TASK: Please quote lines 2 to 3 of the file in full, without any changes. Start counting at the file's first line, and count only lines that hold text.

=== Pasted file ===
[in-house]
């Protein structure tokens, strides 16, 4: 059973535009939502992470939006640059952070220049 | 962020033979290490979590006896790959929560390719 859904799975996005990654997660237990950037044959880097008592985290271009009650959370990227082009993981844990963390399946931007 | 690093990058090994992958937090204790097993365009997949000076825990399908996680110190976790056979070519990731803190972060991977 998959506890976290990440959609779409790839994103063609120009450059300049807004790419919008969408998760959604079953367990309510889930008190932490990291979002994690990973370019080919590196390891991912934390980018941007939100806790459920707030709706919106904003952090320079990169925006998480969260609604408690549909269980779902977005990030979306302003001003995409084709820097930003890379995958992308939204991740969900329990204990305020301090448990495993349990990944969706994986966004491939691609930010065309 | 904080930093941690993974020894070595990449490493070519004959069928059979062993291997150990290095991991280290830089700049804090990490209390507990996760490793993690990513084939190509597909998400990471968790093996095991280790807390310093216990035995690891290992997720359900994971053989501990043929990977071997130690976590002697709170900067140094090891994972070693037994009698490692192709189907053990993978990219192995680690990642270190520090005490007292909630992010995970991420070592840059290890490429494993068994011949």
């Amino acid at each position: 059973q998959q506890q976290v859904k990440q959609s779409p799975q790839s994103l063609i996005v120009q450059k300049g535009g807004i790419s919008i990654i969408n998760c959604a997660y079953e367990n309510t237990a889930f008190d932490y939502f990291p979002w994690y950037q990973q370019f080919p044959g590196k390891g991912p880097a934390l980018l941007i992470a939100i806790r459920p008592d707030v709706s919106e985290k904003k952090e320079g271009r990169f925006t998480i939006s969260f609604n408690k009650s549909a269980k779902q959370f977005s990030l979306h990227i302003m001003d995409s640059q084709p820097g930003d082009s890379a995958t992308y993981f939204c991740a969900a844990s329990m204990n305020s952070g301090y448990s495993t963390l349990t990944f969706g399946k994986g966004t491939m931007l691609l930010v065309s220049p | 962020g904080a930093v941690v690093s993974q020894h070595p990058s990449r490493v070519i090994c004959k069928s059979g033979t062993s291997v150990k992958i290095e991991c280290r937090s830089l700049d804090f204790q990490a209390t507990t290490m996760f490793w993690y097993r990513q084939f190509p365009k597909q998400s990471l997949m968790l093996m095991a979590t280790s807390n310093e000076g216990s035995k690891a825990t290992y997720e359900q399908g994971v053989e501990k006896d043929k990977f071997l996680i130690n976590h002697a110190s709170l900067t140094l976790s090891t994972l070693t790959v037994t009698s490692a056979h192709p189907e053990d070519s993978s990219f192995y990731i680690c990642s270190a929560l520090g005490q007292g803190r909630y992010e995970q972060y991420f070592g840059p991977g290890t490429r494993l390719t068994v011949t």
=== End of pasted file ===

């Protein structure tokens, strides 16, 4: 059973535009939502992470939006640059952070220049 | 962020033979290490979590006896790959929560390719 859904799975996005990654997660237990950037044959880097008592985290271009009650959370990227082009993981844990963390399946931007 | 690093990058090994992958937090204790097993365009997949000076825990399908996680110190976790056979070519990731803190972060991977 998959506890976290990440959609779409790839994103063609120009450059300049807004790419919008969408998760959604079953367990309510889930008190932490990291979002994690990973370019080919590196390891991912934390980018941007939100806790459920707030709706919106904003952090320079990169925006998480969260609604408690549909269980779902977005990030979306302003001003995409084709820097930003890379995958992308939204991740969900329990204990305020301090448990495993349990990944969706994986966004491939691609930010065309 | 904080930093941690993974020894070595990449490493070519004959069928059979062993291997150990290095991991280290830089700049804090990490209390507990996760490793993690990513084939190509597909998400990471968790093996095991280790807390310093216990035995690891290992997720359900994971053989501990043929990977071997130690976590002697709170900067140094090891994972070693037994009698490692192709189907053990993978990219192995680690990642270190520090005490007292909630992010995970991420070592840059290890490429494993068994011949």
């Amino acid at each position: 059973q998959q506890q976290v859904k990440q959609s779409p799975q790839s994103l063609i996005v120009q450059k300049g535009g807004i790419s919008i990654i969408n998760c959604a997660y079953e367990n309510t237990a889930f008190d932490y939502f990291p979002w994690y950037q990973q370019f080919p044959g590196k390891g991912p880097a934390l980018l941007i992470a939100i806790r459920p008592d707030v709706s919106e985290k904003k952090e320079g271009r990169f925006t998480i939006s969260f609604n408690k009650s549909a269980k779902q959370f977005s990030l979306h990227i302003m001003d995409s640059q084709p820097g930003d082009s890379a995958t992308y993981f939204c991740a969900a844990s329990m204990n305020s952070g301090y448990s495993t963390l349990t990944f969706g399946k994986g966004t491939m931007l691609l930010v065309s220049p | 962020g904080a930093v941690v690093s993974q020894h070595p990058s990449r490493v070519i090994c004959k069928s059979g033979t062993s291997v150990k992958i290095e991991c280290r937090s830089l700049d804090f204790q990490a209390t507990t290490m996760f490793w993690y097993r990513q084939f190509p365009k597909q998400s990471l997949m968790l093996m095991a979590t280790s807390n310093e000076g216990s035995k690891a825990t290992y997720e359900q399908g994971v053989e501990k006896d043929k990977f071997l996680i130690n976590h002697a110190s709170l900067t140094l976790s090891t994972l070693t790959v037994t009698s490692a056979h192709p189907e053990d070519s993978s990219f192995y990731i680690c990642s270190a929560l520090g005490q007292g803190r909630y992010e995970q972060y991420f070592g840059p991977g290890t490429r494993l390719t068994v011949t």